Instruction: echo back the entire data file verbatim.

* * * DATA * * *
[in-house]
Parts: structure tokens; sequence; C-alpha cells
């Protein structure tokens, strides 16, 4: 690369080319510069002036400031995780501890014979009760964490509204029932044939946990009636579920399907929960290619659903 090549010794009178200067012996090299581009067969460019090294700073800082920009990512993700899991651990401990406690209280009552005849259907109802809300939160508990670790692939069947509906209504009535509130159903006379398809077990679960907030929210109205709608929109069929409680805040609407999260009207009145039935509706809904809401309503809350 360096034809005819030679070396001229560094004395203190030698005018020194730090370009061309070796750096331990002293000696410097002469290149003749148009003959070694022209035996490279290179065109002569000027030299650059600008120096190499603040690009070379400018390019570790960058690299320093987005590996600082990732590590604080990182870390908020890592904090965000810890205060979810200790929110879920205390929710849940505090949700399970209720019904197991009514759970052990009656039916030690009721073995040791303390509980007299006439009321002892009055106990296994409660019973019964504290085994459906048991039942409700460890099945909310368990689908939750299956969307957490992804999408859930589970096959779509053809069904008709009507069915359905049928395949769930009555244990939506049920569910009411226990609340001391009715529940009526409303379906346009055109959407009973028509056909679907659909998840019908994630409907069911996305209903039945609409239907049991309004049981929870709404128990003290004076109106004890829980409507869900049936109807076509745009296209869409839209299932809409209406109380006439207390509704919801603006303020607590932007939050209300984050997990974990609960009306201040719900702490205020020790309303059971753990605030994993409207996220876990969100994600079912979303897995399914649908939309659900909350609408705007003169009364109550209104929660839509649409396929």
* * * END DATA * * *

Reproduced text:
[in-house]
Parts: structure tokens; sequence; C-alpha cells
């Protein structure tokens, strides 16, 4: 690369080319510069002036400031995780501890014979009760964490509204029932044939946990009636579920399907929960290619659903 090549010794009178200067012996090299581009067969460019090294700073800082920009990512993700899991651990401990406690209280009552005849259907109802809300939160508990670790692939069947509906209504009535509130159903006379398809077990679960907030929210109205709608929109069929409680805040609407999260009207009145039935509706809904809401309503809350 360096034809005819030679070396001229560094004395203190030698005018020194730090370009061309070796750096331990002293000696410097002469290149003749148009003959070694022209035996490279290179065109002569000027030299650059600008120096190499603040690009070379400018390019570790960058690299320093987005590996600082990732590590604080990182870390908020890592904090965000810890205060979810200790929110879920205390929710849940505090949700399970209720019904197991009514759970052990009656039916030690009721073995040791303390509980007299006439009321002892009055106990296994409660019973019964504290085994459906048991039942409700460890099945909310368990689908939750299956969307957490992804999408859930589970096959779509053809069904008709009507069915359905049928395949769930009555244990939506049920569910009411226990609340001391009715529940009526409303379906346009055109959407009973028509056909679907659909998840019908994630409907069911996305209903039945609409239907049991309004049981929870709404128990003290004076109106004890829980409507869900049936109807076509745009296209869409839209299932809409209406109380006439207390509704919801603006303020607590932007939050209300984050997990974990609960009306201040719900702490205020020790309303059971753990605030994993409207996220876990969100994600079912979303897995399914649908939309659900909350609408705007003169009364109550209104929660839509649409396929």